Do MMOs Purposefully Exploit Human Psychology?
Back in “the day” (read: late 80s & 90s), video games were simple things. You bought them, you played them, you moved on (unless you were an obsessive nutcase or Japanese). There was no such thing as downloadable content and the concept of achievements and trophies was rare. Today though, we’re flooded with it. You can barely look at a game on either the PC or a console and not see adverts for DLC or the billions of things you can accomplish inside it. It seems to be happening in every genre of game but it seems most prevalent and heavy handed in MMOs.
Aside from our natural instincts to compete and socialise (things which MMOs dish out in spades), most of us have a real basic calling to collect and complete. Old MMORPGs sucked us in through the idea of levels, gear and even Alternate Advancement points yet new and/or updated games offer these factors in even more abundance. Everquest 2 has player housing and collectible shinies (I’ve witnessed entire groups wiped out by the cursed call of “ooh look, a shiny!”) , Lord of the Rings Online has Deeds, Warhammer Online has the Tome of Knowledge, EVE has hundreds of skills and World of Warcraft has more of these sort of achievements than you could shake a Chinese gold farmer at. And they’re constantly on the increase too. Every expansion, every patch, every new MMO brings more and more achievements, tradeskills, trophies, unlocks and meta games, all designed to give us more things to do and accomplish in an attempt at endless entertainment.
The great irony of it all is that most MMOs now claim to be more “accessible” and “casual” than ever before. Sure, 10 years ago it took 2,000 hours to hit the level cap in Everquest and three years to travel between continents whereas now in WoW you can hit level 85 in a day and instantly teleport pretty much anywhere. But what all about of those little “extras” a game like Warcraft offers? My guess is that if you totalled up every little achievement, guild level, tradeskill (I’m looking at you Archaeology), heroic item, faction reputation and anything else I’ve probably missed out, you’d be looking at a far, far greater number of hours to “complete” WoW than the original EQ.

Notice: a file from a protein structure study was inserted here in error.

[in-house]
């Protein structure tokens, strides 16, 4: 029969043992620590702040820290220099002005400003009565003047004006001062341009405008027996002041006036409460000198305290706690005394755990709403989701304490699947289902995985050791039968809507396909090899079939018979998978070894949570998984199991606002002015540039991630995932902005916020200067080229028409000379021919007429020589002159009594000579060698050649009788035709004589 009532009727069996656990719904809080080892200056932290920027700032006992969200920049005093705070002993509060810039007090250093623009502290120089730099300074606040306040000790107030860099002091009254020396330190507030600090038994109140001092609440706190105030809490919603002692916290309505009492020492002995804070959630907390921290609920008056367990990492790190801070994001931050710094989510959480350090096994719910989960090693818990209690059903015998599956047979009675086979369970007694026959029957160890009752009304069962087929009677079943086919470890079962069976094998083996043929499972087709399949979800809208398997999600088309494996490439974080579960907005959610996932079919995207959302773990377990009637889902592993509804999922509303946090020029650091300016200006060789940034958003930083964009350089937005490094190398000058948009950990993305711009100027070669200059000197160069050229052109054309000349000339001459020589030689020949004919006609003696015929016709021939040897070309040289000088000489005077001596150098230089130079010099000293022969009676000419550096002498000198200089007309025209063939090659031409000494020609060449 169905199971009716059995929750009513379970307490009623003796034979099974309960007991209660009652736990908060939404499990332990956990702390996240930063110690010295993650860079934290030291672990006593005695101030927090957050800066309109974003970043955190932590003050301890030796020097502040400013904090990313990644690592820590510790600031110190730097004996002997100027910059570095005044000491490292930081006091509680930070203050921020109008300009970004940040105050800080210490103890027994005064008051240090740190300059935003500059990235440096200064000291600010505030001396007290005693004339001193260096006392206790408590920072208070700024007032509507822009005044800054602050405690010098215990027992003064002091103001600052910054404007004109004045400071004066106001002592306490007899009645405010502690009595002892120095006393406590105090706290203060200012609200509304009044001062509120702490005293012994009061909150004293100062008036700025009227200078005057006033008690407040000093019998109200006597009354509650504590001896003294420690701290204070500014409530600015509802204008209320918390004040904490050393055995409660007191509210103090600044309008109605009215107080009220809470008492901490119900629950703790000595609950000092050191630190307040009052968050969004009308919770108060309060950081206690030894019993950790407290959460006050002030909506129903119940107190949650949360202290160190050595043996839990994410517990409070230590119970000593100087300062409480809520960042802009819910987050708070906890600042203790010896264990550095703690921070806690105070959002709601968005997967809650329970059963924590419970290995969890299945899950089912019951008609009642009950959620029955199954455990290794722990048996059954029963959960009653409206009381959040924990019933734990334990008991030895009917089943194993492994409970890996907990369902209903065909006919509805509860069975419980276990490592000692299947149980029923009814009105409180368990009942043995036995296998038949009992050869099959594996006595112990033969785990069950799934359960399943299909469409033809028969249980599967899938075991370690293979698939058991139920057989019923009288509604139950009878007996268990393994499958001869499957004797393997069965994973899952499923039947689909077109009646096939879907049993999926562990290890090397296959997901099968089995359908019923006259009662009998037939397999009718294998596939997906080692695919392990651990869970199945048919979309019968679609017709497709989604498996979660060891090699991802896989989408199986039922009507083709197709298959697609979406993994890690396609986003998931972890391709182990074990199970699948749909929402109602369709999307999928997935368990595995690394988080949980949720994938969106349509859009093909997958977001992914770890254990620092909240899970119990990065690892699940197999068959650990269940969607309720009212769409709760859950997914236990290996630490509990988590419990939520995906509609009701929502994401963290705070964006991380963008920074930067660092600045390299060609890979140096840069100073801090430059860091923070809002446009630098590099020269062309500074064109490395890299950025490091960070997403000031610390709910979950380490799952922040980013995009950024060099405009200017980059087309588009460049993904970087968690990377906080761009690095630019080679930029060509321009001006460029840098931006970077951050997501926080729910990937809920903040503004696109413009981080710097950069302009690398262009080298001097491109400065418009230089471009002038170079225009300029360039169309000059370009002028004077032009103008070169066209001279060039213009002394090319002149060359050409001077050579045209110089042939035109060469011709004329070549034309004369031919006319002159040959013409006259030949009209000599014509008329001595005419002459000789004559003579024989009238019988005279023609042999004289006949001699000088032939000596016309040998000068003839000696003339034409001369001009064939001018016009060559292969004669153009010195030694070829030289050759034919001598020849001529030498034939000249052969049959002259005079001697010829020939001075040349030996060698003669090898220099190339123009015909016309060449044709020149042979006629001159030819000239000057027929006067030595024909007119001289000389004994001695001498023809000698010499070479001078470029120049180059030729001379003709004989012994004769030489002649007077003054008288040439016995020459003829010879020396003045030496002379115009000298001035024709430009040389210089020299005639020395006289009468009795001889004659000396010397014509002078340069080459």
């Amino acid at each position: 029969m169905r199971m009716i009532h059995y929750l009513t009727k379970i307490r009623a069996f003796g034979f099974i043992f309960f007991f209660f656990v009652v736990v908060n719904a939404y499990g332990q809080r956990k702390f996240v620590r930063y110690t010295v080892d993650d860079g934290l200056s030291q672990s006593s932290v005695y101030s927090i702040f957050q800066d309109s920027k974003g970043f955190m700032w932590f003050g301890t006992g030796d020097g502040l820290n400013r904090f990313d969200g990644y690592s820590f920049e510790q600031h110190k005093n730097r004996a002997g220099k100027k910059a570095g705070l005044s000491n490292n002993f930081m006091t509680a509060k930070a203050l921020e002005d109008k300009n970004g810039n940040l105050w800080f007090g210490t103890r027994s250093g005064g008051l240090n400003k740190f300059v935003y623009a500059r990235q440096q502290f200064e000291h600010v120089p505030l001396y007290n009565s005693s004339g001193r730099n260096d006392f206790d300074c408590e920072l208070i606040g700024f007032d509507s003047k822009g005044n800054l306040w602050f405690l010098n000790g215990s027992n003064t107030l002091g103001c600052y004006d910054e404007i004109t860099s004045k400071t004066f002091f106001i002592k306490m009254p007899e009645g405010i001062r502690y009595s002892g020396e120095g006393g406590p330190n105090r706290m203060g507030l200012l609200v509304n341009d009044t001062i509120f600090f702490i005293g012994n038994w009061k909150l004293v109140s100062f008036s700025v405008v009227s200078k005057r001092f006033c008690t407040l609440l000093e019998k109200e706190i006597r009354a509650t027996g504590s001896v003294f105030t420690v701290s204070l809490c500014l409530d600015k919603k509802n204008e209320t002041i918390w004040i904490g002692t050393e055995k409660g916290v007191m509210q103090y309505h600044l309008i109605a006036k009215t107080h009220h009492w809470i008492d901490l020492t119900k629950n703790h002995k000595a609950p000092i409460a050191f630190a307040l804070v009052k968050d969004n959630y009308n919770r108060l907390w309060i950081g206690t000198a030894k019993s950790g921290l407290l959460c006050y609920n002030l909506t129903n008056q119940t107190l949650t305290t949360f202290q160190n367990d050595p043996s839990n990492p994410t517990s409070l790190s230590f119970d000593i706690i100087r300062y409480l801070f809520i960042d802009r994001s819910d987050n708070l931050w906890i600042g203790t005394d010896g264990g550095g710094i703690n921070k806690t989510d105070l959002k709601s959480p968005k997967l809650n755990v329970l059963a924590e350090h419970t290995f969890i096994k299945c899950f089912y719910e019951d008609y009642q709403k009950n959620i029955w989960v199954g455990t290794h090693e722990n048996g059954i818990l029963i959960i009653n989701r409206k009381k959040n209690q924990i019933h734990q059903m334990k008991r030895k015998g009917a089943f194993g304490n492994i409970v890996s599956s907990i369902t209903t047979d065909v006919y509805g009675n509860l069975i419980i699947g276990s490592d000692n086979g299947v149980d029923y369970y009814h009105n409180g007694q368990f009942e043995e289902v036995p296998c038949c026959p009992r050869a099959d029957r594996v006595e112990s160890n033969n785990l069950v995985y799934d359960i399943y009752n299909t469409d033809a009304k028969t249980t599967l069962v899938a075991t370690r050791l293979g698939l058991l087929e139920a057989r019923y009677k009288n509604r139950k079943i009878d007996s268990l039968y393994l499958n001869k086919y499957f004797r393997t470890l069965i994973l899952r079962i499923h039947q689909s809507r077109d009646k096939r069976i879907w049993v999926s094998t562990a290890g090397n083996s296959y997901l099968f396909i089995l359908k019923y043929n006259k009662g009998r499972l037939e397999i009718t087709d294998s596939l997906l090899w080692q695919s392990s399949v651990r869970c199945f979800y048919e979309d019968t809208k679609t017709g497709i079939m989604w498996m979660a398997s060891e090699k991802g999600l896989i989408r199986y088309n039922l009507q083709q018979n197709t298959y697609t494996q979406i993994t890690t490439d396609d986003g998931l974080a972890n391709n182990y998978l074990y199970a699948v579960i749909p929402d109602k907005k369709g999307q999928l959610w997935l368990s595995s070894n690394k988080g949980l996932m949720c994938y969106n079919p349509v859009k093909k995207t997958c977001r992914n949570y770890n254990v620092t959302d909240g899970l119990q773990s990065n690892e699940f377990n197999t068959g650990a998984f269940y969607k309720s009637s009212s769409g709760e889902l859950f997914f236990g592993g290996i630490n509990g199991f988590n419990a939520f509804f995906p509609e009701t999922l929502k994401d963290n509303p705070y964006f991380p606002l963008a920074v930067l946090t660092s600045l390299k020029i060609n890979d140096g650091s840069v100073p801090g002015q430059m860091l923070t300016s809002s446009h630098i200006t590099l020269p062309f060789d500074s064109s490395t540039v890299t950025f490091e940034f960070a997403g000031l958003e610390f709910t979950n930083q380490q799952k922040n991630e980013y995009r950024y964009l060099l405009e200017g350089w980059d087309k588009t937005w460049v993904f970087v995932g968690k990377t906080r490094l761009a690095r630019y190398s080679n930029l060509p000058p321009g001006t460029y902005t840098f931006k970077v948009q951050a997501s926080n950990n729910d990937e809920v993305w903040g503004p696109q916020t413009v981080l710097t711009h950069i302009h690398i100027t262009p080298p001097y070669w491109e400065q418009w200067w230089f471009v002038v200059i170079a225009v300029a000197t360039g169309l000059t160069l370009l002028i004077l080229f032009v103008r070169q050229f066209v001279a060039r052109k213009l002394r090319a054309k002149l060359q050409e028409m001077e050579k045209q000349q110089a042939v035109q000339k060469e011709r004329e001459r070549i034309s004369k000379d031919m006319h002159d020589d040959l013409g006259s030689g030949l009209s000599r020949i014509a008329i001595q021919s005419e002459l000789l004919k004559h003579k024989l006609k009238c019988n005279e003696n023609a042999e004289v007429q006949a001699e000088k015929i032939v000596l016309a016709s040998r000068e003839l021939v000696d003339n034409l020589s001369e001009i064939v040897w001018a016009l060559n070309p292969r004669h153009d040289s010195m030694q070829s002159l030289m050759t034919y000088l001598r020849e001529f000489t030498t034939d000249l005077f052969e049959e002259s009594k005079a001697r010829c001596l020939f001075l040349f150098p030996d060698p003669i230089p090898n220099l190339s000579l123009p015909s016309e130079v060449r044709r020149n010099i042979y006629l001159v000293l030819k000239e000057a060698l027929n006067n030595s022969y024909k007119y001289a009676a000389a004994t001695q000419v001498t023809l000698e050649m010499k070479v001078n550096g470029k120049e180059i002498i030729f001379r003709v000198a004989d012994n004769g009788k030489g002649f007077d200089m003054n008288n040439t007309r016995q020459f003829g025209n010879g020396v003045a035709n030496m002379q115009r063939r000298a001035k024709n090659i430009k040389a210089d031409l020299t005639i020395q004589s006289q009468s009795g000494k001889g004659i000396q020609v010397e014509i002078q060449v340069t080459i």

The big difference between MMOs now and those of yesteryear is, in fact, not the time it takes to complete everything but rather the time it takes to complete a single thing. Instead of taking a week to gain a single level, we can knock them out in a matter of hours (or sometimes even minutes). Yet, we are also presented with an utterly vast number of alternative tasks, goals and collections, many totally meaningless and each appealing to our desire to collect, complete and feel the twang of pleasure from that nano-second of synapse firing.
Strangely enough these simple tasks seems to grip many of us more than the main focus of a MMO ever could and I’m continually astounded at just how many people will willing invest the magnitude of hours it can take into fulfilling a collection of shinies in EQ2 or obtaining some meaningless reputation Achievement in WoW that no one else will ever even know about. Indeed it seems often that we become caught up and obsessed with the endless variety of extras that plague these games.
So the question is, do developers take advantage of this fact on purpose? I mean, are they just honestly giving us more, optional content or are they actually trying to exploit the human condition in order to make us play more? After all, the more we play the more we pay and if a game never ends we have less motivation to unsubscribe. Where is the line drawn between giving us fun, worthwhile and value-for-money content and setting us up purposefully with mindless, repetitive activities that result in artificial synapse dings that enthrall each of us like we’re gibbons in a cage with a Rubik’s cube?
Truthfully, it’s probably a very melodramatic question and I don’t really believe that MMO creators are actively trying to manipulate our subconscious into enslaving us to their game. However, there is no doubt in my mind that they have unwittingly tapped into a very powerful and compelling combination of facets which appeal to the human psyche and attract us like bees to honey. And, if that truly is the case, who’s responsibility is to monitor and limit it all? Should we be free to allow ourselves to be enthralled by a never-ending achievement culture or should there be restrictions in place to protect us from harm?